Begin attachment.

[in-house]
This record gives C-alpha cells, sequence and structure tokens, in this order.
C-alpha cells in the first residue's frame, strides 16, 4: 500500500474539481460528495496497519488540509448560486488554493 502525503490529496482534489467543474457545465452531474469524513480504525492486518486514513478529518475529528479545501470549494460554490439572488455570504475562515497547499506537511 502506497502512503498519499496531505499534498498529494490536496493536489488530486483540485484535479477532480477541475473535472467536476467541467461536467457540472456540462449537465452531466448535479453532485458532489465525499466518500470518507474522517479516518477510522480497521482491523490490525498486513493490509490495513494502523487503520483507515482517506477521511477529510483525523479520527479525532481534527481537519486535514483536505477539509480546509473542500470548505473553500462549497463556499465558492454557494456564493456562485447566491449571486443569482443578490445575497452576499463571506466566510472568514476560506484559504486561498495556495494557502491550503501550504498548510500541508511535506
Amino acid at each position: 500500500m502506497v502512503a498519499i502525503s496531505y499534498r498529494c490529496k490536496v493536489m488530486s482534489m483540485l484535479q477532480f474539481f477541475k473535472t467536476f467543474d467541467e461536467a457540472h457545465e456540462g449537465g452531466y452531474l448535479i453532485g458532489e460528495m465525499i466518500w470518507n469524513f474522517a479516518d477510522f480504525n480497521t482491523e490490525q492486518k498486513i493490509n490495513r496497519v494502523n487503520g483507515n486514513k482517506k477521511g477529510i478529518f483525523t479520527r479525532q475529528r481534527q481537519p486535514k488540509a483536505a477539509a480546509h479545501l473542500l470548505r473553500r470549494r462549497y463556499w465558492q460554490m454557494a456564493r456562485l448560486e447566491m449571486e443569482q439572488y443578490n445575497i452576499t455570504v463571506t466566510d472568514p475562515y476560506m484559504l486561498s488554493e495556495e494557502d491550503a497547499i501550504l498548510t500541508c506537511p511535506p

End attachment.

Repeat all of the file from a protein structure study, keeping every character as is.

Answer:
[in-house]
This record gives C-alpha cells, sequence and structure tokens, in this order.
C-alpha cells in the first residue's frame, strides 16, 4: 500500500474539481460528495496497519488540509448560486488554493 502525503490529496482534489467543474457545465452531474469524513480504525492486518486514513478529518475529528479545501470549494460554490439572488455570504475562515497547499506537511 502506497502512503498519499496531505499534498498529494490536496493536489488530486483540485484535479477532480477541475473535472467536476467541467461536467457540472456540462449537465452531466448535479453532485458532489465525499466518500470518507474522517479516518477510522480497521482491523490490525498486513493490509490495513494502523487503520483507515482517506477521511477529510483525523479520527479525532481534527481537519486535514483536505477539509480546509473542500470548505473553500462549497463556499465558492454557494456564493456562485447566491449571486443569482443578490445575497452576499463571506466566510472568514476560506484559504486561498495556495494557502491550503501550504498548510500541508511535506
Amino acid at each position: 500500500m502506497v502512503a498519499i502525503s496531505y499534498r498529494c490529496k490536496v493536489m488530486s482534489m483540485l484535479q477532480f474539481f477541475k473535472t467536476f467543474d467541467e461536467a457540472h457545465e456540462g449537465g452531466y452531474l448535479i453532485g458532489e460528495m465525499i466518500w470518507n469524513f474522517a479516518d477510522f480504525n480497521t482491523e490490525q492486518k498486513i493490509n490495513r496497519v494502523n487503520g483507515n486514513k482517506k477521511g477529510i478529518f483525523t479520527r479525532q475529528r481534527q481537519p486535514k488540509a483536505a477539509a480546509h479545501l473542500l470548505r473553500r470549494r462549497y463556499w465558492q460554490m454557494a456564493r456562485l448560486e447566491m449571486e443569482q439572488y443578490n445575497i452576499t455570504v463571506t466566510d472568514p475562515y476560506m484559504l486561498s488554493e495556495e494557502d491550503a497547499i501550504l498548510t500541508c506537511p511535506p